This month it’s #30dayswild, a month long annual nature challenge set by the Wildlife Trust to encourage people to do something wild every day. I’m struggling with my mental and physical health at the moment, so compiling a daily blog to track what I’ve been up to hasn’t been possible, but I wanted to contribute something to documenting the challenge.
Growing up I spent a lot of time in the outdoors. We had a holiday cottage in North Wales, so I’d spend my school holidays running wild with the local children, playing in the old slate quarries, paddling in the streams, walking up hills and grass sledging. I was in the Brownies/Guides and Rangers which continued to fuel my love of the outdoors. As I’ve got older I’ve brought my daughter up learning and exploring nature together, her asking ‘Mummy, what’s that?’ helped encourage me to keep learning. I am most at home in nature and the outdoors. I find the city noisy, busy and overwhelming. I live in urban Bristol. Despite living in an urban area we have an incredible green space on our doorstep, which links into many other places. Within 5 minutes of my front door I have grassland meadows and woodland.
Today I needed to walk to Tescos. I walked through the meadow admiring the clover and into the dark woods, passing my favourite tree that I like to sit on. If you sit there for long enough the wildlife comes alive around you. The big horse chestnut reliably displays a rare fungus every autumn and one of the fallen trees is often decorated with Purple Brain Fungus. It’s where I go when I need to sit and think.
When you emerge from the woodland you are back into open meadow again, brimming with buttercups and plantain. In the summer it’s lit up with great swathes of willow herb. You can see the sweeping view of the bright yellow Dower House – whenever I tell people that I like to walk in Stoke Park they look at me with a blank expression. When I then explain when driving along the M32 motorway you see a big yellow house on the hill which is in the park, everyone then knows where I mean. Roe Deer are often seen in the lower end of the park and there’s also great crested newts, bats, rabbits, owls and grass snakes. There’s an area of reeds where wading birds and stonechat can sometimes be seen.
I made my way down to the pond which is split into two, one side is a fishing lake and the other more of a wildlife pond. There’s a multitude of dragonflies and damselflies on the wildlife pond and you can while away an afternoon with a wildflower/plant book looking up all the things you can see. Canada geese, heron, coot, moorhen and mallard are the main inhabitants of the ponds, but we do get the occasional more unusual passing visitor such as water rail, dunlin and great crested grebe.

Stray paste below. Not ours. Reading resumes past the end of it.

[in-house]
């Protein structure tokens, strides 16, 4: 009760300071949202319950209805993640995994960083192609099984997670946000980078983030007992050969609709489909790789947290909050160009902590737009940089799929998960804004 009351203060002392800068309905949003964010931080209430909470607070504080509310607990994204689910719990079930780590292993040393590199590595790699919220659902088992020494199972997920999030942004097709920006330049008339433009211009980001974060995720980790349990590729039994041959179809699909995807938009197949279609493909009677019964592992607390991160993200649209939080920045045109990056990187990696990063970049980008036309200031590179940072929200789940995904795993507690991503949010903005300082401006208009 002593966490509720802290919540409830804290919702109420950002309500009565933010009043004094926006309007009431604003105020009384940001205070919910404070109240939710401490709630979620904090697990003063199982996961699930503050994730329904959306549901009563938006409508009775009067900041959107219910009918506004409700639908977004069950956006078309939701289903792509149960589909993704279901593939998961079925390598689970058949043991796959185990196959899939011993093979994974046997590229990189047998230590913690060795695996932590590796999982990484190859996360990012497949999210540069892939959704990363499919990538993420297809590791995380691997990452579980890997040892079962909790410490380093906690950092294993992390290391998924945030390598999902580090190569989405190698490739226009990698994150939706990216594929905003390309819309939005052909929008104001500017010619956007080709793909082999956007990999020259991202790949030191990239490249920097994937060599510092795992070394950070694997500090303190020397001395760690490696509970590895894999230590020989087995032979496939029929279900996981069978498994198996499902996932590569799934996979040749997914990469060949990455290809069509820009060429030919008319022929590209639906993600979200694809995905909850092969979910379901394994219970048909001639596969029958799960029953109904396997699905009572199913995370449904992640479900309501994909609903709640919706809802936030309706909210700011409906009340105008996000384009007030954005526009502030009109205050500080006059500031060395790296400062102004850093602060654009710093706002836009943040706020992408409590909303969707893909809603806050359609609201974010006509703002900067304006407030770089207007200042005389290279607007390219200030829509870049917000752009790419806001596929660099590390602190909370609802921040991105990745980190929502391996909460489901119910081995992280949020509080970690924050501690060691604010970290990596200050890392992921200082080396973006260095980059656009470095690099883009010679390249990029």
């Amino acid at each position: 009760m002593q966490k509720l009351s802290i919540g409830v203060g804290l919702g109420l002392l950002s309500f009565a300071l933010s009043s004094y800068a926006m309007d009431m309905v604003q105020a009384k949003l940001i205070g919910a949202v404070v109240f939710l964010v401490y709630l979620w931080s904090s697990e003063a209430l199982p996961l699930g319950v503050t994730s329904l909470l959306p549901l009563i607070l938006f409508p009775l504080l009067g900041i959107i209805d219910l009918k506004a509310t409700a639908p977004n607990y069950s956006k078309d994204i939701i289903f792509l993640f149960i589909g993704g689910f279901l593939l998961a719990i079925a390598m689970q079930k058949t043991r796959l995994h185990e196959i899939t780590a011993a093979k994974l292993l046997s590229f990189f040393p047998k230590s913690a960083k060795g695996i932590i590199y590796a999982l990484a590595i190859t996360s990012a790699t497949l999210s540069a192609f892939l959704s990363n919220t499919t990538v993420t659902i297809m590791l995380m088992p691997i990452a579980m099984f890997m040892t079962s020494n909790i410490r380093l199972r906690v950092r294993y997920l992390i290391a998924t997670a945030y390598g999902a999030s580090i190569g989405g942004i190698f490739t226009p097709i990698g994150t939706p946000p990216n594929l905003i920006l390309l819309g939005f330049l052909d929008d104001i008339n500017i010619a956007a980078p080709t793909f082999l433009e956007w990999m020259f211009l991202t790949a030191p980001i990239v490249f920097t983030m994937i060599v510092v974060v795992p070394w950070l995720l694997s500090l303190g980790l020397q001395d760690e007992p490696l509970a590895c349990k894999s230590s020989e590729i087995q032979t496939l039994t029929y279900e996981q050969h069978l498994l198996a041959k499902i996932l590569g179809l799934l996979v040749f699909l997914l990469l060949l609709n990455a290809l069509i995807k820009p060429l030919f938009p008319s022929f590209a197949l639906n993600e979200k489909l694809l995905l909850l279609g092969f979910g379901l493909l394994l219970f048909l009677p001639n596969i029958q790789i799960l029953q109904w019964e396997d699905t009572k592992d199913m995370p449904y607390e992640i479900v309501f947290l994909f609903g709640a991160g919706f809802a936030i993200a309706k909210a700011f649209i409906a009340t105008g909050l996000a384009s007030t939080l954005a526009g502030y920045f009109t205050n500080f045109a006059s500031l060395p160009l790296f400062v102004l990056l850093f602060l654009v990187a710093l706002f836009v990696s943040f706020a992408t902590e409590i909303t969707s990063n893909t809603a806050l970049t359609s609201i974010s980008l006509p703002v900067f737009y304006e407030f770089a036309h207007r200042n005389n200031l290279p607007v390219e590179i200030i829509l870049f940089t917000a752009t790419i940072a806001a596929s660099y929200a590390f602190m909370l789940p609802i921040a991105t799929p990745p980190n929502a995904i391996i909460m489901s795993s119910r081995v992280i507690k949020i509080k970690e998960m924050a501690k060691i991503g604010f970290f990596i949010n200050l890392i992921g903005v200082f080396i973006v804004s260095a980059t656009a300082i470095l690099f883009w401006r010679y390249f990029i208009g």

Beyond the pond there is an underpass which passes under the M32 motorway, I followed the road down to the River Frome. If I was to follow the river upstream I’d get to Snuff Mills which contains the remains of an old stone mill and also a wonderful garden area which is maintained by volunteers and is teeming with bees and butterflies. I used to river sample for Bristol Avon Rivers Trust from there and the kindly cafe owner would let us count our sample of their picnic benches! On this occasion I was following the Frome downstream. It was high water and swollen today due to the recent downpours. I see a kingfisher nearly every time I walk this way, but sadly not today. Last summer I took a few walks along the middle of the river and spent a long time watching a dipper fishing. Otter have been regularly seen on the river, but I’ve not yet been lucky enough to see one. If I do ever get to see them it will be a magical moment.
From the river you emerge at Eastville Park Lake, in the last few years a volunteer group has really developed this area, making improvements and running family friendly wildlife activities. At Christmas you can even visit Santa by the lake! As a child I used to hire pedalos from a boat house, but this no longer exists and the wildlife has the lake to itself. There are tawny owl boxes on the lake island and we’ve been lucky enough to observe them sleeping in the boxes through binoculars. The lake must have lots of fish within it’s depths as there’s often a large ‘swallow’ of cormorants in the trees above in the winter.
The lake has plenty of benches where you can sit and observe the wildlife for as long as you like, I often pause here to enjoy my flask of hot drink. Beyond the lake there are more fields which are often used for sports and picnics and you re-enter urban Bristol to pass again under the motorway to Tesco. In such a built up city I feel lucky that my walk to the shops contains so much wildlife and habitat. It would be easy to miss it if driving round in a car. All of the photos were taken today and I enjoyed a slower pace of walk despite the rain, appreciating all that is on my doorstep.